Thanksgiving is being ousted by Black Friday
4 years ago Triangle 0
The Christmas shopping season is creeping earlier and earlier each year, causing holiday celebrations with family to become more and more rare. Black Friday has become the focus of Thanksgiving, instead of gratitude.
In a society gone crazy over immediate gratification, we will do whatever we can to be on top of the game, one step ahead of the rest. Black Friday offers one of the most comprehensive examples of this.
But it is also a crude example of deserting our families, abandoning our grateful hearts and chasing after the greatest discount, all after gathering for a holiday that celebrates our many blessings. It has risen in such popularity that family and turkey and mashed potatoes are becoming afterthoughts.
But it doesn’t even stop at the one day; Black Thursday is quickly replacing Thanksgiving, overtaking our holiday and robbing us of time with our families. Stores like Macy’s and J. C. Penney that opened at an unprecedented midnight in 2012, bumped it to 8 p.m. last year. This year, they and others are not even waiting until the turkey is out of the way: Best Buy and J. C. Penney open at 5 p.m. on Thanksgiving, Macy’s, Wal-Mart and Target are waiting a whole hour, until 6 p.m..
As if Black Thursday were not enough, it’s going more along the lines of Black November. Stores have been pushing their Black Friday ads since the beginning of the month, and some stores begin Black Friday online deals as far back as the Sunday and Monday before Thanksgiving. There is also a Black Friday Ads app, along with over a dozen more touting similar “benefits.” Black Friday.com has been distributing advertisement leaks since early October.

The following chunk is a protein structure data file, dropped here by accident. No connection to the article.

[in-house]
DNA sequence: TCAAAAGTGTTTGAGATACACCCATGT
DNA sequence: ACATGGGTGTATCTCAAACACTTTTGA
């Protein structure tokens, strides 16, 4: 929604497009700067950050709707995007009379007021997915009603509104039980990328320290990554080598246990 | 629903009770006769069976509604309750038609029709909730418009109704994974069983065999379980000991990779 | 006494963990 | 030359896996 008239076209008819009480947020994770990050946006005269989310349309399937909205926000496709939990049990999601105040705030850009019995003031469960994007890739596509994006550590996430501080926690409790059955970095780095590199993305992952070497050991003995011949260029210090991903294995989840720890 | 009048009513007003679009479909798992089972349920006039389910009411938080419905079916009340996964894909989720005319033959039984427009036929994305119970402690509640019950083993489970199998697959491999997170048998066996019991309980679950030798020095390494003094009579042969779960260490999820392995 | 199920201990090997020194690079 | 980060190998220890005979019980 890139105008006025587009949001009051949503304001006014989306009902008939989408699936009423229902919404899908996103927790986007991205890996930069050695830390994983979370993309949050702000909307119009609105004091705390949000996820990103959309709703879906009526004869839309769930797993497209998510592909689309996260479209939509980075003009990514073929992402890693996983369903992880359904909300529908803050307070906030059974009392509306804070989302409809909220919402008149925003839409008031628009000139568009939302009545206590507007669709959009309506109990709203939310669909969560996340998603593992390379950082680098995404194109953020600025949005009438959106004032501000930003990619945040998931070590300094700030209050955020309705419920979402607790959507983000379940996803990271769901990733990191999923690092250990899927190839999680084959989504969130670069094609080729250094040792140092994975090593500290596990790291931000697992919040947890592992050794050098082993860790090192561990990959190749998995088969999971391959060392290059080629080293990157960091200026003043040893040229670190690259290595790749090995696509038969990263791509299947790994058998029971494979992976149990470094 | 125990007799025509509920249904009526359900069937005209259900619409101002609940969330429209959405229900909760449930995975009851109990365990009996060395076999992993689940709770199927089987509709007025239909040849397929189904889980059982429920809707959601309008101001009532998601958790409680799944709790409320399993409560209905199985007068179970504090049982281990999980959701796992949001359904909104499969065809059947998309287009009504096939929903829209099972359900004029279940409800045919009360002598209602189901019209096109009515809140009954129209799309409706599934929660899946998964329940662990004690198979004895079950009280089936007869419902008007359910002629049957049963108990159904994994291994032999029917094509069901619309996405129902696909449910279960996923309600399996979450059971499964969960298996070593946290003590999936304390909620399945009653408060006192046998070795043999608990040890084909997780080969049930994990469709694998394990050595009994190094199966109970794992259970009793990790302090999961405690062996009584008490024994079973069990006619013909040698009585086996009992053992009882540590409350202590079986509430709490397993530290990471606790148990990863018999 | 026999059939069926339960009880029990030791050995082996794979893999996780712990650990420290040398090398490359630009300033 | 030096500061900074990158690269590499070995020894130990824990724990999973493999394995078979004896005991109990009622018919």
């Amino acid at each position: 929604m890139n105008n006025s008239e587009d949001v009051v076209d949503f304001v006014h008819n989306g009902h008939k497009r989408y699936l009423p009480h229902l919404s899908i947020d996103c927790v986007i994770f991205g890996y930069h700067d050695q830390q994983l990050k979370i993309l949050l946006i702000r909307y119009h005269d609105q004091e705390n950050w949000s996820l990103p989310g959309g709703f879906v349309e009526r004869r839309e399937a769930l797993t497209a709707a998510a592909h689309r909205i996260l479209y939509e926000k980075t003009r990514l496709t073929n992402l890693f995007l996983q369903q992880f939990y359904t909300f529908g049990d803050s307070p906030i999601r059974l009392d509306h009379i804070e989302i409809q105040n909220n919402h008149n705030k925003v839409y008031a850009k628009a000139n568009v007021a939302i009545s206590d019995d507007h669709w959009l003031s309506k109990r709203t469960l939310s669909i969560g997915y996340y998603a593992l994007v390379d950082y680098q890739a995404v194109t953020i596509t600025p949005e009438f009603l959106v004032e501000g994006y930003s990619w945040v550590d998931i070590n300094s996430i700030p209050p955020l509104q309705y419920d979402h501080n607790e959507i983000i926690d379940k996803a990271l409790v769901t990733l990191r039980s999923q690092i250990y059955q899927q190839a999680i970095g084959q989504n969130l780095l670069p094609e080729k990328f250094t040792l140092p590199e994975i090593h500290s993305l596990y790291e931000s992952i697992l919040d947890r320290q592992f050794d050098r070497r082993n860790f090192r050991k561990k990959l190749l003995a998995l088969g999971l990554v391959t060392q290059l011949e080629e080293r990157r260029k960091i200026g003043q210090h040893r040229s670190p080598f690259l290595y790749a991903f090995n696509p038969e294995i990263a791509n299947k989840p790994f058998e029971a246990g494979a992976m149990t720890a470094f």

It’s not bad enough that we are choosing to leave our own families on Thanksgiving, but the stores we shop at need employees on the clock to serve customers. So, while we’re shopping on Thanksgiving, someone else is working, and has been for hours. Our consumerism does not only steal valuable time from our families, but also from everyone roped into working that holiday.
Okay, so not everybody is going to skip out on family altogether. Still, the growing trend is to gather around piles of Black Friday ads and online resources, fully immersed in our own desires and checklists, rather than to gather around the dinner table, immersed in conversation about things that matter. It’s a growing trend on a day-to-day basis, so we don’t know any better on Thanksgiving. We have weeknight dinner around the TV, why should Thanksgiving be any different?
It should be different because we are setting the example for future generations, because we should take advantage of the rare opportunity to be with our family, really be with them — mentally, physically, emotionally, thankfully. We implore you to do that this year: reject the spirits of greed and consumerism. Quit doing things for self and, instead, do something for your family. Put possessions back in their place and make people a priority.